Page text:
Head to Head: Willie le Roux, slight and clever, against Julian Savea, big and fast. Will the guile and guts of Bryan Habana be able to cope with Ben Smith? And there are other obvious matches - Morné Steyn vs Aaron Cruden, Fourie du Preez vs Aaron Smith, Francois Louw vs Richie McCaw, Eben Etzebeth vs Brodie Retallick and the battle of the front rows - Tendai Mtawarira-Bismarck du Plessis-Jannie du Plessis vs Tony Woodcock-Andrew Hore-Charlie Faumuina. The All Blacks are clearly worried about the Springboks scrumming strength.
2013: New Zealand won 29-15 in Auckland
2012: New Zealand won 32-16 in Soweto
2012: New Zealand won 21-11 in Dunedin
2011: South Africa won 18-5 in Port Elizabeth
2011: New Zealand won 40-7 in Wellington
2010: New Zealand won 29-22 in Soweto
2010: New Zealand won 31-17 in Wellington
2010: New Zealand won 32-12 in Auckland
2009: South Africa won 32-29 in Hamilton
2009: South Africa won 31-19 in Durban
2009: South Africa won 28-19 in Bloemfontein
Prediction: It's not all heart over head, though that plays a part, It's not all romantic wishful thinking, it's not all about keeping a rugby tradition alive, but I believe that the Springboks will win at Ellis Park scoring more than three tries and by more than eight points while restricting the All Blacks to two tries. And who will say on Friday that it is impossible on Saturday?
South Africa: 15 Zane Kirchner, 14 Willie le Roux, 13 JJ Engelbrechtn, 12 Jean de Villiers (captain), 11 Bryan Habana, 10 Morné Steyn, 9 Fourie du Preez, 8 Duane Vermeulen, 7 Willem Alberts, 6 Francois Louw, 5 Juandré Kruger, 4 Eben Etzebeth, 3 Jannie du Plessis, 2 Bismarck du Plessis, 1 Tendai Mtawarira.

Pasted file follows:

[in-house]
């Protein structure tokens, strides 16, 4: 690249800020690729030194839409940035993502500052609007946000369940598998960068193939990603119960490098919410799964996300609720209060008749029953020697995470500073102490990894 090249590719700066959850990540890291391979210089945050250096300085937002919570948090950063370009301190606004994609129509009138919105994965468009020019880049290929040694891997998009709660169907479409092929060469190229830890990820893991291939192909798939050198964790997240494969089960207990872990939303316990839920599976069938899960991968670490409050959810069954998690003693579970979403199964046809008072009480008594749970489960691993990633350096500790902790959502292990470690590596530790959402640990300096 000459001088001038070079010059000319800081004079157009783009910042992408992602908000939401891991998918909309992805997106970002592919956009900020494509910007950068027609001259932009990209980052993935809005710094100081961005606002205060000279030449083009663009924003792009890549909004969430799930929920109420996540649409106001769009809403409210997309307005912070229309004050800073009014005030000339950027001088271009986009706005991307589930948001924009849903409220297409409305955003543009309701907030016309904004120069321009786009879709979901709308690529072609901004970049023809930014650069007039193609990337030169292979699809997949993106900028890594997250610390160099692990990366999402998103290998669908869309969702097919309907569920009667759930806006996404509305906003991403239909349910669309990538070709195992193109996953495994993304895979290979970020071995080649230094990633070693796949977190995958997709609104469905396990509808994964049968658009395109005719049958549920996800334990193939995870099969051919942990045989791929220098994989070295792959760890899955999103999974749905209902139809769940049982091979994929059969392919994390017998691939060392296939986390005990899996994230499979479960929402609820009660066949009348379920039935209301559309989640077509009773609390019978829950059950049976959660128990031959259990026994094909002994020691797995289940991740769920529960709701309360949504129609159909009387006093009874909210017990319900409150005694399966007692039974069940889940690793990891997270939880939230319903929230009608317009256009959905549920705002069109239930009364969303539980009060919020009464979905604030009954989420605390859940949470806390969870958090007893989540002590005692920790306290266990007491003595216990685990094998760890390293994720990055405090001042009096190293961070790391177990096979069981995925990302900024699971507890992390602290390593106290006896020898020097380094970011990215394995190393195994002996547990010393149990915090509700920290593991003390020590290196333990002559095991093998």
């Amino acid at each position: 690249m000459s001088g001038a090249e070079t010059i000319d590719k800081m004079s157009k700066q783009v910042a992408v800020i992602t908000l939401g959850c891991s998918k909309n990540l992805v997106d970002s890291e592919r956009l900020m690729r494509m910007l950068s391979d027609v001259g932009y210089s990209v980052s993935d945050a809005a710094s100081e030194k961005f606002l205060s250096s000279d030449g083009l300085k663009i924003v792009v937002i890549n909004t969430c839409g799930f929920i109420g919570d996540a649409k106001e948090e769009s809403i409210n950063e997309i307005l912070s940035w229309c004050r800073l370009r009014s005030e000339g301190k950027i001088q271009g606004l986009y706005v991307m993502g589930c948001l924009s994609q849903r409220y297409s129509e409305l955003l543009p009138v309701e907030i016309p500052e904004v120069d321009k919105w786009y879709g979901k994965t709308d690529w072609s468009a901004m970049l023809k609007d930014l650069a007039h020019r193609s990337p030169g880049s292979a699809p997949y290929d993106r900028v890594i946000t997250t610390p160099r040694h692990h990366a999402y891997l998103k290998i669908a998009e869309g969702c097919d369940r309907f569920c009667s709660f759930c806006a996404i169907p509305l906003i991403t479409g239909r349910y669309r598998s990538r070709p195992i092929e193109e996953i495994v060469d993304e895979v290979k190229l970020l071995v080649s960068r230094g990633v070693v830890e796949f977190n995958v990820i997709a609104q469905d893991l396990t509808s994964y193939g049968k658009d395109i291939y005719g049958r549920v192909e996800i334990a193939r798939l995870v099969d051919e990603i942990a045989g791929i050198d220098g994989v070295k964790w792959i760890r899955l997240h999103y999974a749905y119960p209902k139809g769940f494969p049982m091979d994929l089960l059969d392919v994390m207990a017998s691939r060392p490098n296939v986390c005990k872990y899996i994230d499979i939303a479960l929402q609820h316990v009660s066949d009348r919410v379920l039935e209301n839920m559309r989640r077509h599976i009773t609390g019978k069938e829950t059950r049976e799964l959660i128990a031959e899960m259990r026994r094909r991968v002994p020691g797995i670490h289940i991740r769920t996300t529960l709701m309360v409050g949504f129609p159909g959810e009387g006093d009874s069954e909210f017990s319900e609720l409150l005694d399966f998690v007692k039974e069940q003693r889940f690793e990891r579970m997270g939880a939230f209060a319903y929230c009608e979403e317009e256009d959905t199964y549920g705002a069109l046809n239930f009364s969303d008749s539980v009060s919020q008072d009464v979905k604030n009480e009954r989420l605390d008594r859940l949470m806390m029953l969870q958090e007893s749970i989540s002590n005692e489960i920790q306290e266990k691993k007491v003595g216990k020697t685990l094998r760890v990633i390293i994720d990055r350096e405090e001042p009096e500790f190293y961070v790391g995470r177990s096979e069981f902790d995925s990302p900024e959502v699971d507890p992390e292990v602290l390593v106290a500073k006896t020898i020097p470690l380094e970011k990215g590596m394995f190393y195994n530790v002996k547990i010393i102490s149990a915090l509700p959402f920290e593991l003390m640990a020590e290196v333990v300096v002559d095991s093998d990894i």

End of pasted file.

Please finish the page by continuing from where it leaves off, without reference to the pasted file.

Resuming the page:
Replacements: 16 Adriaan Strauss, 17 Gurthrö Steenkamp, 18 Coenie Oosthuizen, 19 Franco van der Merwe, 20 Siya Kolisi, 21 Ruan Pienaar, 22 Pat Lambie, 23 Jan Serfontein.
New Zealand: 15 Israel Dagg, 14 Ben Smith, 13 Conrad Smith, 12 Ma'a Nonu, 11 Julian Savea, 10 Aaron Cruden, 9 Aaron Smith, 8 Kieran Read, 7 Richie McCaw (captain), 6 Liam Messam, 5 Samuel Whitelock, 4 Brodie Retallick, 3 Charlie Faumuina, 2 Andrew Hore, 1 Tony Woodcock.
Replacements: 16 Dane Coles, 17 Wyatt Crockett, 18 Ben Franks, 19 Steven Luatua, 20 Sam Cane, 21 Tawera Kerr-Barlow, 22 Beauden Barrett, 23 Charles Piutau.
Date: Saturday, 5 October
Kick-off: 17.00 (15.00 GMT)
Venue: Ellis Park, Johannesburg
Expected weather conditions: It's spring on the Highveld, the beautiful month of October. The weather is expected to be sunny and clear with a high of 26°C, dropping to 13 °C.
Referee: Nigel Owens (Wales)
Assistant referees: John Lacey (Ireland), Greg Garner (England)
TMO: Graham Hughes (England)
By Paul Dobson